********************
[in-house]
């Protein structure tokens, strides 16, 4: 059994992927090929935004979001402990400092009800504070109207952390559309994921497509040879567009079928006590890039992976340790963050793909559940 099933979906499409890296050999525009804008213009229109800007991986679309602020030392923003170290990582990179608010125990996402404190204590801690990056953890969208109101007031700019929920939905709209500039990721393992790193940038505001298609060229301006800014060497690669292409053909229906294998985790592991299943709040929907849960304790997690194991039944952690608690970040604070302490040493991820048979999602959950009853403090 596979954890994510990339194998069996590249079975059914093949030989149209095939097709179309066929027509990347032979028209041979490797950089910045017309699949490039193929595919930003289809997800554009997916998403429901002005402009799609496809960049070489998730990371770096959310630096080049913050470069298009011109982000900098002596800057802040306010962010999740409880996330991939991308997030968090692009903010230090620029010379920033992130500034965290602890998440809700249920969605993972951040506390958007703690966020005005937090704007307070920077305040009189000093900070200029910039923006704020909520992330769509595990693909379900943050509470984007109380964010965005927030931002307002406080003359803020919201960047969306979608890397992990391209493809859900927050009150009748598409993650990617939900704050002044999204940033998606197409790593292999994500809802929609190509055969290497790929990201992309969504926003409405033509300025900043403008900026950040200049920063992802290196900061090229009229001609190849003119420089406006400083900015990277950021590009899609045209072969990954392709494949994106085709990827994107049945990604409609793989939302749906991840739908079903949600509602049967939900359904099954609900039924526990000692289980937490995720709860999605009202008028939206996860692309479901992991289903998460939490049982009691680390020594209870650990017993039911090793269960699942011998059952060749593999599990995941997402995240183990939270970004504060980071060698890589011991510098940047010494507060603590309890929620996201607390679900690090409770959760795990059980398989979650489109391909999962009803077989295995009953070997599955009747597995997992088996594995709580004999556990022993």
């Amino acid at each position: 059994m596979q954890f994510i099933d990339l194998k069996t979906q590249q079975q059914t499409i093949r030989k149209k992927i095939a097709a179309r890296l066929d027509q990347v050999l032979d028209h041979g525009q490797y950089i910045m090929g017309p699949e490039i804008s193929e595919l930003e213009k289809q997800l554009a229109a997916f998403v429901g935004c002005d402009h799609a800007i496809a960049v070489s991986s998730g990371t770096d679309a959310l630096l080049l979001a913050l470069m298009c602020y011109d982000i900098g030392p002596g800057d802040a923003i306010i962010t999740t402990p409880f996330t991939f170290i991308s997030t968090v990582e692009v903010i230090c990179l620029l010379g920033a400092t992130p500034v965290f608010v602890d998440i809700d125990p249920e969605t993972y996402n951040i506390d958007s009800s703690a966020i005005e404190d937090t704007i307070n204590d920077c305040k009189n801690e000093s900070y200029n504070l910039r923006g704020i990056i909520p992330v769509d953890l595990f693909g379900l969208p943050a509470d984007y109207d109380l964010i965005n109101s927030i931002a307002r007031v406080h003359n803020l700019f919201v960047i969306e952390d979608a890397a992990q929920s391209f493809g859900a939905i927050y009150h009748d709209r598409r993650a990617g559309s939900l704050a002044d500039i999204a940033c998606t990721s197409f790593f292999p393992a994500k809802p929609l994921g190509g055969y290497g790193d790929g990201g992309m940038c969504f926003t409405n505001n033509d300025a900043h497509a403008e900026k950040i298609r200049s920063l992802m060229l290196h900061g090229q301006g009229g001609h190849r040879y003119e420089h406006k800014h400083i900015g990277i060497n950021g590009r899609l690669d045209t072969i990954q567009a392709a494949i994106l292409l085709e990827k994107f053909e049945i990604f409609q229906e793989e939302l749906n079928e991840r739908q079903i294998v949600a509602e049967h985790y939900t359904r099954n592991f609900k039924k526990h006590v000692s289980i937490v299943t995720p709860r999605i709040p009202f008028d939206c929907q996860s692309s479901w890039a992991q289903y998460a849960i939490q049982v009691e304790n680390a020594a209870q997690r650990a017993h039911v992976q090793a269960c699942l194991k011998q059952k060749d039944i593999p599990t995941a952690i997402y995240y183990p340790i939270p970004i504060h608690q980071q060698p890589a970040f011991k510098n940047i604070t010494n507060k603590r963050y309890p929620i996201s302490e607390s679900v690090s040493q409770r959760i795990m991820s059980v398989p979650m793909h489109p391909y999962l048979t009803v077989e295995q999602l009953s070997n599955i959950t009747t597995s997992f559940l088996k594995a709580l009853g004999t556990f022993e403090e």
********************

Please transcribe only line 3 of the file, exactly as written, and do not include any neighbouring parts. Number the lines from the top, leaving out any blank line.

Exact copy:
């Amino acid at each position: 059994m596979q954890f994510i099933d990339l194998k069996t979906q590249q079975q059914t499409i093949r030989k149209k992927i095939a097709a179309r890296l066929d027509q990347v050999l032979d028209h041979g525009q490797y950089i910045m090929g017309p699949e490039i804008s193929e595919l930003e213009k289809q997800l554009a229109a997916f998403v429901g935004c002005d402009h799609a800007i496809a960049v070489s991986s998730g990371t770096d679309a959310l630096l080049l979001a913050l470069m298009c602020y011109d982000i900098g030392p002596g800057d802040a923003i306010i962010t999740t402990p409880f996330t991939f170290i991308s997030t968090v990582e692009v903010i230090c990179l620029l010379g920033a400092t992130p500034v965290f608010v602890d998440i809700d125990p249920e969605t993972y996402n951040i506390d958007s009800s703690a966020i005005e404190d937090t704007i307070n204590d920077c305040k009189n801690e000093s900070y200029n504070l910039r923006g704020i990056i909520p992330v769509d953890l595990f693909g379900l969208p943050a509470d984007y109207d109380l964010i965005n109101s927030i931002a307002r007031v406080h003359n803020l700019f919201v960047i969306e952390d979608a890397a992990q929920s391209f493809g859900a939905i927050y009150h009748d709209r598409r993650a990617g559309s939900l704050a002044d500039i999204a940033c998606t990721s197409f790593f292999p393992a994500k809802p929609l994921g190509g055969y290497g790193d790929g990201g992309m940038c969504f926003t409405n505001n033509d300025a900043h497509a403008e900026k950040i298609r200049s920063l992802m060229l290196h900061g090229q301006g009229g001609h190849r040879y003119e420089h406006k800014h400083i900015g990277i060497n950021g590009r899609l690669d045209t072969i990954q567009a392709a494949i994106l292409l085709e990827k994107f053909e049945i990604f409609q229906e793989e939302l749906n079928e991840r739908q079903i294998v949600a509602e049967h985790y939900t359904r099954n592991f609900k039924k526990h006590v000692s289980i937490v299943t995720p709860r999605i709040p009202f008028d939206c929907q996860s692309s479901w890039a992991q289903y998460a849960i939490q049982v009691e304790n680390a020594a209870q997690r650990a017993h039911v992976q090793a269960c699942l194991k011998q059952k060749d039944i593999p599990t995941a952690i997402y995240y183990p340790i939270p970004i504060h608690q980071q060698p890589a970040f011991k510098n940047i604070t010494n507060k603590r963050y309890p929620i996201s302490e607390s679900v690090s040493q409770r959760i795990m991820s059980v398989p979650m793909h489109p391909y999962l048979t009803v077989e295995q999602l009953s070997n599955i959950t009747t597995s997992f559940l088996k594995a709580l009853g004999t556990f022993e403090e």